I would suggest, in the interest of speedy-development, that all possible cards are kept in a collection. The benefit of this is that you can create, edit, delete them through a manage-screen you can customize yourself. Another benefit is that each card has a unique object id, and will never match another card in the collection. Using these, you can get the player's private data to store a list of the unique id's of the players current inventory of cards. You can, of course store a whole list of card-documents in the player's private data, but in the event that that list gets too large for mongo-db, the unique id will be smaller. It is also safer, as player's who try to inject-code or hi-jack server responses, wont have a direct reference for any card, just a random id.

You can then have more log events that take the id and get the document information for each card.

I do like the idea of have cards be virtual goods, but from experience using GameSparks, my advice is to have your card collections as broadly editable and manageable as possible. So a custom collection is the way to go.

Let me know if that helps,
Sean

 

Hi,


Thanks for the fast and detailed answer. I like that idea very much.

But I have another question:)

When I create the collection what is your suggestion? Runtime and metadata collection? The only difference between the two is that runtime is read/write and metadata is read only? Then I should go with metadata.


Thanks,

Gábor

I usually go with runtime because you want to be able to edit things while your game is live too. Especially annoying things you will encounter like typos or game-breaker balancing issues you might have with cards. I predict you'll want to fix and edit those quickly, so a runtime collection gives you that freedom. You just make sure that the client is only ever retrieving data about one entry and not sending data into that collection, so you control the collection from your portals manage screen only.

Sean

 

Thanks! Great support!

I have create the runtime collection but again i have another question

I want to give the player some starting cards for free when they register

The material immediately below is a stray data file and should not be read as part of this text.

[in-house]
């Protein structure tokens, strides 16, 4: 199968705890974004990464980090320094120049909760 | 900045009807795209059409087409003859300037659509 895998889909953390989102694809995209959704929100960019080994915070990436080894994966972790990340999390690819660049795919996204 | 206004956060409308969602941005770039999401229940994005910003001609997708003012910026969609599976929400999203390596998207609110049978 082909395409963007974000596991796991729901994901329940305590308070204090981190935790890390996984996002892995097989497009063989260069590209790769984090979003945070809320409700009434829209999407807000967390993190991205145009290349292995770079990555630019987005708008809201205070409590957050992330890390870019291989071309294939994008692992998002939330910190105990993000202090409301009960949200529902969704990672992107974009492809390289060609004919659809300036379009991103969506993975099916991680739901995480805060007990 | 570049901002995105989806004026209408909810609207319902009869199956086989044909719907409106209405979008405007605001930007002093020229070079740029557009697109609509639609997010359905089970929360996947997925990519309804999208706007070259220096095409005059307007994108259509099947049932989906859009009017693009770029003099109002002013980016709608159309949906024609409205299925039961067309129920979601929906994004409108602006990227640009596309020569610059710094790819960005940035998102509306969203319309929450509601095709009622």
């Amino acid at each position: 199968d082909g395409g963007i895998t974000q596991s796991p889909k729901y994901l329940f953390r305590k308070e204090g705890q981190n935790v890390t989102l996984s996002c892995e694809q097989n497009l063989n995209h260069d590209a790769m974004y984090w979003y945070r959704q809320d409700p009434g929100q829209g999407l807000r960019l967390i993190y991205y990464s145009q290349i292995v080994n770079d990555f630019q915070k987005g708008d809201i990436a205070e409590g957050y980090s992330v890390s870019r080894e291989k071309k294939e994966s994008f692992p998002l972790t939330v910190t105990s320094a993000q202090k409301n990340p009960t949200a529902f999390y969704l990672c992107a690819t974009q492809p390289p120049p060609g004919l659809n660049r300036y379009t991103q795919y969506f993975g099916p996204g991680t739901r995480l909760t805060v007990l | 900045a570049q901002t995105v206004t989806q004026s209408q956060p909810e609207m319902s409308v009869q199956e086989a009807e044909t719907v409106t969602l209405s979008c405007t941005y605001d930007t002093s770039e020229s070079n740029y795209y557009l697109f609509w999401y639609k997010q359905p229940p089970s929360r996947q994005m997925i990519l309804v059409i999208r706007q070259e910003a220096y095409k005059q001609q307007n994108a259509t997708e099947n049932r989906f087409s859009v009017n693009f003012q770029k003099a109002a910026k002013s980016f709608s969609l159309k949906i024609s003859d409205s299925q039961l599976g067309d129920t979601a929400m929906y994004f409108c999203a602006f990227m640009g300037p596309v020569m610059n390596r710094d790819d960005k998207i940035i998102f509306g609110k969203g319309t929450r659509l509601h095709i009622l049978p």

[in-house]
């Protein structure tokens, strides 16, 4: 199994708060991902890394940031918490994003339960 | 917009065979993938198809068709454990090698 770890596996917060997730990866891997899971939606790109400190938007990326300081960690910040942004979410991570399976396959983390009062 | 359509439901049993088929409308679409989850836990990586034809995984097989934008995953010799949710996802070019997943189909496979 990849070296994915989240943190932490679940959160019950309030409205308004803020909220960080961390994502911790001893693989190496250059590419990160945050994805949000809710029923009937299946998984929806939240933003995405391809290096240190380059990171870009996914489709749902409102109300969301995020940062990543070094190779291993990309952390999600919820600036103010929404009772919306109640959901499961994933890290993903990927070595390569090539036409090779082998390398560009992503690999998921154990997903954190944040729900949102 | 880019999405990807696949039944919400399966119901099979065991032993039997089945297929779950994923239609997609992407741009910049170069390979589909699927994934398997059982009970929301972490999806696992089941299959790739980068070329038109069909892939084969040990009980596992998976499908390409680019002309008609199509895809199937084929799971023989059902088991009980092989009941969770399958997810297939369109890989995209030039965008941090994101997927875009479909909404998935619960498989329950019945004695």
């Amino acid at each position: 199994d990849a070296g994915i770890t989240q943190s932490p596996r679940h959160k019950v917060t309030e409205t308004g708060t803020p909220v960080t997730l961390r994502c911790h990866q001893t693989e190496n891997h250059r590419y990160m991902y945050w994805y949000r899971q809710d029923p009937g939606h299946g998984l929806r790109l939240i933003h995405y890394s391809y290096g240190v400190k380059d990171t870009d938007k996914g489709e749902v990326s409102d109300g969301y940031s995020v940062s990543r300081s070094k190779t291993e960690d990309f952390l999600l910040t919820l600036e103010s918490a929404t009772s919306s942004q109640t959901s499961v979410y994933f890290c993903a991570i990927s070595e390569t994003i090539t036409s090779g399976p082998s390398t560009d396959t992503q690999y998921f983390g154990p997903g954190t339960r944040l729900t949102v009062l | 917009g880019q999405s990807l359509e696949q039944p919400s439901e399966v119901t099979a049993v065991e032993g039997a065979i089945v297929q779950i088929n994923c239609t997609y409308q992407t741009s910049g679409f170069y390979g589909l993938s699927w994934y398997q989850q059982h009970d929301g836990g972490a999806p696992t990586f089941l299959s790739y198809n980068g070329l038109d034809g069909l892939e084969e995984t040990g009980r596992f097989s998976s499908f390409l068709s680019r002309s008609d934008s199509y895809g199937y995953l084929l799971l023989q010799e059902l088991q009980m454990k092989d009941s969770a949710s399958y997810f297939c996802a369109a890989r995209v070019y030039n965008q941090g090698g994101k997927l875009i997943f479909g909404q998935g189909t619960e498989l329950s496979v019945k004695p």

I wrote a Cloud Code for the Registration Respone but it isn't working:


var currentPlayer = Spark.getPlayer();


if(currentPlayer){

    var query = { "Type" : "Free"};


    var cards = Spark.runtimeCollection("card");


    var freeCardIds = cards.find(query, {"_id" : 1});

    var freeCardCount = freeCardIds.count();

    

    if(freeCardCount > 0){

        currentPlayer.setPrivateData("playerCards", freeCardIds);

    }

}


When debugging I see that the freeCardCount is 1 so the the setPrivateData get executed, but when i query the player with NoSQL the private data is empty... also tried to use JSON.stringify on it before storing it. It was a little bit better because the private data was populated with  "playerCards": "{}, but the IDs were missing.

Can you help me out? I think I'm missing some very obvious thing here...


Br,

Gábor



Okay,

If you try to parse your query to an array using...

 var freeCardIds = cards.find(query, {"_id" : 1}).toArray()

 

When you step through the code in the test-harness you should be able to see exactly what you have there, i.e. the card Ids
My thinking is that the cursor either didnt find anything or count() isnt working properly.
Either way, casting the query to an array will  show you this and insert the cards into the player data the same way.

You could also try freeCardIds.hasNext() as an alternative check to count() or size(), as ive recently encountered problems with these methods when using a mongo cursor.

Sean

It's working this way. I converted the mongo cursor to an array just as you suggested and now I am able to store it in the private data.


Thanks again for the great support!


Br,

Gábor

Sorry to reply in an old post, but it's THE BEST SUPPORT I've ever seen!